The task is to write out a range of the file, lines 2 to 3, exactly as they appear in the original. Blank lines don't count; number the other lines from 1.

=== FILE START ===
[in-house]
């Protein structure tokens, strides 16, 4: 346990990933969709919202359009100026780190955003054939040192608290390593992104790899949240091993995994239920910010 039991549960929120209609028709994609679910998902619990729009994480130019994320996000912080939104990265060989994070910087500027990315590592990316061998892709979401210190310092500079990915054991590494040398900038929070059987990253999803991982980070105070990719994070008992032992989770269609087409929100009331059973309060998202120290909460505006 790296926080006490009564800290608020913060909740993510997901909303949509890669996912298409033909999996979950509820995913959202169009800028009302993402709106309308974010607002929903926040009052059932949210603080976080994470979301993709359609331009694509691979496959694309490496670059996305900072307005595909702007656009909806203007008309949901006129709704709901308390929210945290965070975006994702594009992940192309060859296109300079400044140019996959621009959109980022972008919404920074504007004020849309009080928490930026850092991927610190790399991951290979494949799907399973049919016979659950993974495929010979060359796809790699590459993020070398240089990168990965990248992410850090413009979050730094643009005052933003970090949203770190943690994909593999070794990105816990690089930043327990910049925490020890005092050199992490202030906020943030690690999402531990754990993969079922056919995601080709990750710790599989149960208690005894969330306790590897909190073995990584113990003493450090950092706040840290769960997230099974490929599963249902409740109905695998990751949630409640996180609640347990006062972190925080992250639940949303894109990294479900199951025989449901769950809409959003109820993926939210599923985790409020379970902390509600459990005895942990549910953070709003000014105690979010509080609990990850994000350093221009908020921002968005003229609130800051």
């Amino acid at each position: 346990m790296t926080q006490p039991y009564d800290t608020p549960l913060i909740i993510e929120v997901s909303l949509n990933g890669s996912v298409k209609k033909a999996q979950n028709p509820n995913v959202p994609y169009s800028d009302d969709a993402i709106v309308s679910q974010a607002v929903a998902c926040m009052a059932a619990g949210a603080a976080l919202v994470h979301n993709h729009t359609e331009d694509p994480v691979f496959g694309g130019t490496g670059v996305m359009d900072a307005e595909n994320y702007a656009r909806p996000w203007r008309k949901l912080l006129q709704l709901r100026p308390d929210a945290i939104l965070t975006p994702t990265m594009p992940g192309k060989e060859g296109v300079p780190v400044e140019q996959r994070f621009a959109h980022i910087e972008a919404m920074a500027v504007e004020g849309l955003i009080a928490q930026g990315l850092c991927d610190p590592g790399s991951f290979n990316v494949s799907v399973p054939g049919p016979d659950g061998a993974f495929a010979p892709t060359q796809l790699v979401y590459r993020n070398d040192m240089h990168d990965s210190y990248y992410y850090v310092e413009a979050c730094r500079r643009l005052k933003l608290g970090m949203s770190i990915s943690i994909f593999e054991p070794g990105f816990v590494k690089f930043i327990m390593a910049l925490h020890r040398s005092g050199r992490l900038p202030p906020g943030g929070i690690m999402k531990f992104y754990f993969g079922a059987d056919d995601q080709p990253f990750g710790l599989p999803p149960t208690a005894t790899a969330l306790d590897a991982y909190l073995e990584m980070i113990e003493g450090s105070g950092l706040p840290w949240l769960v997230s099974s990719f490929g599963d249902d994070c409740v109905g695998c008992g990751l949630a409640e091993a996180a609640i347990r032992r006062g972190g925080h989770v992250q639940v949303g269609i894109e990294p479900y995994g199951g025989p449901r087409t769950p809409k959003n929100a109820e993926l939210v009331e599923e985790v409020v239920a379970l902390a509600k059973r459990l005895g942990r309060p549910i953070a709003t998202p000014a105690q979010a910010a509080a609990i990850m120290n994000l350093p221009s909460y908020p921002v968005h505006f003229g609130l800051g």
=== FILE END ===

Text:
């Protein structure tokens, strides 16, 4: 346990990933969709919202359009100026780190955003054939040192608290390593992104790899949240091993995994239920910010 039991549960929120209609028709994609679910998902619990729009994480130019994320996000912080939104990265060989994070910087500027990315590592990316061998892709979401210190310092500079990915054991590494040398900038929070059987990253999803991982980070105070990719994070008992032992989770269609087409929100009331059973309060998202120290909460505006 790296926080006490009564800290608020913060909740993510997901909303949509890669996912298409033909999996979950509820995913959202169009800028009302993402709106309308974010607002929903926040009052059932949210603080976080994470979301993709359609331009694509691979496959694309490496670059996305900072307005595909702007656009909806203007008309949901006129709704709901308390929210945290965070975006994702594009992940192309060859296109300079400044140019996959621009959109980022972008919404920074504007004020849309009080928490930026850092991927610190790399991951290979494949799907399973049919016979659950993974495929010979060359796809790699590459993020070398240089990168990965990248992410850090413009979050730094643009005052933003970090949203770190943690994909593999070794990105816990690089930043327990910049925490020890005092050199992490202030906020943030690690999402531990754990993969079922056919995601080709990750710790599989149960208690005894969330306790590897909190073995990584113990003493450090950092706040840290769960997230099974490929599963249902409740109905695998990751949630409640996180609640347990006062972190925080992250639940949303894109990294479900199951025989449901769950809409959003109820993926939210599923985790409020379970902390509600459990005895942990549910953070709003000014105690979010509080609990990850994000350093221009908020921002968005003229609130800051």
């Amino acid at each position: 346990m790296t926080q006490p039991y009564d800290t608020p549960l913060i909740i993510e929120v997901s909303l949509n990933g890669s996912v298409k209609k033909a999996q979950n028709p509820n995913v959202p994609y169009s800028d009302d969709a993402i709106v309308s679910q974010a607002v929903a998902c926040m009052a059932a619990g949210a603080a976080l919202v994470h979301n993709h729009t359609e331009d694509p994480v691979f496959g694309g130019t490496g670059v996305m359009d900072a307005e595909n994320y702007a656009r909806p996000w203007r008309k949901l912080l006129q709704l709901r100026p308390d929210a945290i939104l965070t975006p994702t990265m594009p992940g192309k060989e060859g296109v300079p780190v400044e140019q996959r994070f621009a959109h980022i910087e972008a919404m920074a500027v504007e004020g849309l955003i009080a928490q930026g990315l850092c991927d610190p590592g790399s991951f290979n990316v494949s799907v399973p054939g049919p016979d659950g061998a993974f495929a010979p892709t060359q796809l790699v979401y590459r993020n070398d040192m240089h990168d990965s210190y990248y992410y850090v310092e413009a979050c730094r500079r643009l005052k933003l608290g970090m949203s770190i990915s943690i994909f593999e054991p070794g990105f816990v590494k690089f930043i327990m390593a910049l925490h020890r040398s005092g050199r992490l900038p202030p906020g943030g929070i690690m999402k531990f992104y754990f993969g079922a059987d056919d995601q080709p990253f990750g710790l599989p999803p149960t208690a005894t790899a969330l306790d590897a991982y909190l073995e990584m980070i113990e003493g450090s105070g950092l706040p840290w949240l769960v997230s099974s990719f490929g599963d249902d994070c409740v109905g695998c008992g990751l949630a409640e091993a996180a609640i347990r032992r006062g972190g925080h989770v992250q639940v949303g269609i894109e990294p479900y995994g199951g025989p449901r087409t769950p809409k959003n929100a109820e993926l939210v009331e599923e985790v409020v239920a379970l902390a509600k059973r459990l005895g942990r309060p549910i953070a709003t998202p000014a105690q979010a910010a509080a609990i990850m120290n994000l350093p221009s909460y908020p921002v968005h505006f003229g609130l800051g």